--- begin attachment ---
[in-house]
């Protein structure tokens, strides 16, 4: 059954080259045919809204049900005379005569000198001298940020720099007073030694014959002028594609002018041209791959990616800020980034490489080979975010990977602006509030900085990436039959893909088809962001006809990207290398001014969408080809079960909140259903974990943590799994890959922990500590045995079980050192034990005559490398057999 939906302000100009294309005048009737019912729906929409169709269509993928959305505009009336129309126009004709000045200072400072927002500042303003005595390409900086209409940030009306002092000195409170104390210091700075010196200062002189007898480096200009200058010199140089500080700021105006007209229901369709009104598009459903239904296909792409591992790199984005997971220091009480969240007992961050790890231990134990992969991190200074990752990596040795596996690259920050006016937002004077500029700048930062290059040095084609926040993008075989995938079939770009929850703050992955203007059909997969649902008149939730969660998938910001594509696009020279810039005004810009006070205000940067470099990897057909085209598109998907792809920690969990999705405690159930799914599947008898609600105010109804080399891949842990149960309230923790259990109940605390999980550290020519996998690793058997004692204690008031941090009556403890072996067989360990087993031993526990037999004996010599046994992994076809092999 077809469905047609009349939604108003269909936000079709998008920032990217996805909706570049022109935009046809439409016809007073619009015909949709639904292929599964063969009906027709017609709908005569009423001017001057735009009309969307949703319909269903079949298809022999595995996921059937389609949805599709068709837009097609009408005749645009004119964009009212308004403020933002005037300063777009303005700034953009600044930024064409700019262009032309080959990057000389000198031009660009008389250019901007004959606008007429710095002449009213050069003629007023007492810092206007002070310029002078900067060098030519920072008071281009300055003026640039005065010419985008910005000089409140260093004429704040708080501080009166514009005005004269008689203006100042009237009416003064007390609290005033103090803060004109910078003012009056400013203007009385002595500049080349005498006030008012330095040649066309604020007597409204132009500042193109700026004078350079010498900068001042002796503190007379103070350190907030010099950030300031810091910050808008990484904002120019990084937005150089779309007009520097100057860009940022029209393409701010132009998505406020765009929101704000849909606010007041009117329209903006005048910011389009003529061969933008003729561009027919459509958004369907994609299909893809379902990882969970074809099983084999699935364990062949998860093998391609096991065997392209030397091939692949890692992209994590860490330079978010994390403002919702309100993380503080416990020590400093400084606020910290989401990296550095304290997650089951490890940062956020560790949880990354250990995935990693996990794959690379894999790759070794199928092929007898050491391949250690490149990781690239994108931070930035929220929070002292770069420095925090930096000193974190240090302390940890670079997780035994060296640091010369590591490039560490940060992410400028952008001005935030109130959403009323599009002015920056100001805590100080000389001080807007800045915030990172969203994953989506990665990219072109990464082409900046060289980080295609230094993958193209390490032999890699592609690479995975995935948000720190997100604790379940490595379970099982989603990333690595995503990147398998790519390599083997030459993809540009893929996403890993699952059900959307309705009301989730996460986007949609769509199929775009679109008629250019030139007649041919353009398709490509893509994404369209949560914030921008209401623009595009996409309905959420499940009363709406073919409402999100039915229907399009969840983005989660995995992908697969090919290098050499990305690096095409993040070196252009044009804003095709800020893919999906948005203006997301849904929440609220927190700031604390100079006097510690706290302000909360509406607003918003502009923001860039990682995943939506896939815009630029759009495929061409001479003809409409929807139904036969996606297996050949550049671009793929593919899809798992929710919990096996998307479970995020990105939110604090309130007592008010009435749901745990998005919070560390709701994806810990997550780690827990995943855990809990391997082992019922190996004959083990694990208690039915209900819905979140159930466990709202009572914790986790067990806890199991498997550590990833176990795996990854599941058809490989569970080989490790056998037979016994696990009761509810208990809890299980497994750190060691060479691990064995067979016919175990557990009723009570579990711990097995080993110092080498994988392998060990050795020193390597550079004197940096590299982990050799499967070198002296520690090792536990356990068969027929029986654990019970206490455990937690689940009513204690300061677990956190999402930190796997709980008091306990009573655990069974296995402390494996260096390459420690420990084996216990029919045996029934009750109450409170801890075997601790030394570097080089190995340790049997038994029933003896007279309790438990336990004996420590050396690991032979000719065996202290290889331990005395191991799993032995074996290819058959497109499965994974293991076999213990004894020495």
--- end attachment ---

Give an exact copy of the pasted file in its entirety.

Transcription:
[in-house]
């Protein structure tokens, strides 16, 4: 059954080259045919809204049900005379005569000198001298940020720099007073030694014959002028594609002018041209791959990616800020980034490489080979975010990977602006509030900085990436039959893909088809962001006809990207290398001014969408080809079960909140259903974990943590799994890959922990500590045995079980050192034990005559490398057999 939906302000100009294309005048009737019912729906929409169709269509993928959305505009009336129309126009004709000045200072400072927002500042303003005595390409900086209409940030009306002092000195409170104390210091700075010196200062002189007898480096200009200058010199140089500080700021105006007209229901369709009104598009459903239904296909792409591992790199984005997971220091009480969240007992961050790890231990134990992969991190200074990752990596040795596996690259920050006016937002004077500029700048930062290059040095084609926040993008075989995938079939770009929850703050992955203007059909997969649902008149939730969660998938910001594509696009020279810039005004810009006070205000940067470099990897057909085209598109998907792809920690969990999705405690159930799914599947008898609600105010109804080399891949842990149960309230923790259990109940605390999980550290020519996998690793058997004692204690008031941090009556403890072996067989360990087993031993526990037999004996010599046994992994076809092999 077809469905047609009349939604108003269909936000079709998008920032990217996805909706570049022109935009046809439409016809007073619009015909949709639904292929599964063969009906027709017609709908005569009423001017001057735009009309969307949703319909269903079949298809022999595995996921059937389609949805599709068709837009097609009408005749645009004119964009009212308004403020933002005037300063777009303005700034953009600044930024064409700019262009032309080959990057000389000198031009660009008389250019901007004959606008007429710095002449009213050069003629007023007492810092206007002070310029002078900067060098030519920072008071281009300055003026640039005065010419985008910005000089409140260093004429704040708080501080009166514009005005004269008689203006100042009237009416003064007390609290005033103090803060004109910078003012009056400013203007009385002595500049080349005498006030008012330095040649066309604020007597409204132009500042193109700026004078350079010498900068001042002796503190007379103070350190907030010099950030300031810091910050808008990484904002120019990084937005150089779309007009520097100057860009940022029209393409701010132009998505406020765009929101704000849909606010007041009117329209903006005048910011389009003529061969933008003729561009027919459509958004369907994609299909893809379902990882969970074809099983084999699935364990062949998860093998391609096991065997392209030397091939692949890692992209994590860490330079978010994390403002919702309100993380503080416990020590400093400084606020910290989401990296550095304290997650089951490890940062956020560790949880990354250990995935990693996990794959690379894999790759070794199928092929007898050491391949250690490149990781690239994108931070930035929220929070002292770069420095925090930096000193974190240090302390940890670079997780035994060296640091010369590591490039560490940060992410400028952008001005935030109130959403009323599009002015920056100001805590100080000389001080807007800045915030990172969203994953989506990665990219072109990464082409900046060289980080295609230094993958193209390490032999890699592609690479995975995935948000720190997100604790379940490595379970099982989603990333690595995503990147398998790519390599083997030459993809540009893929996403890993699952059900959307309705009301989730996460986007949609769509199929775009679109008629250019030139007649041919353009398709490509893509994404369209949560914030921008209401623009595009996409309905959420499940009363709406073919409402999100039915229907399009969840983005989660995995992908697969090919290098050499990305690096095409993040070196252009044009804003095709800020893919999906948005203006997301849904929440609220927190700031604390100079006097510690706290302000909360509406607003918003502009923001860039990682995943939506896939815009630029759009495929061409001479003809409409929807139904036969996606297996050949550049671009793929593919899809798992929710919990096996998307479970995020990105939110604090309130007592008010009435749901745990998005919070560390709701994806810990997550780690827990995943855990809990391997082992019922190996004959083990694990208690039915209900819905979140159930466990709202009572914790986790067990806890199991498997550590990833176990795996990854599941058809490989569970080989490790056998037979016994696990009761509810208990809890299980497994750190060691060479691990064995067979016919175990557990009723009570579990711990097995080993110092080498994988392998060990050795020193390597550079004197940096590299982990050799499967070198002296520690090792536990356990068969027929029986654990019970206490455990937690689940009513204690300061677990956190999402930190796997709980008091306990009573655990069974296995402390494996260096390459420690420990084996216990029919045996029934009750109450409170801890075997601790030394570097080089190995340790049997038994029933003896007279309790438990336990004996420590050396690991032979000719065996202290290889331990005395191991799993032995074996290819058959497109499965994974293991076999213990004894020495």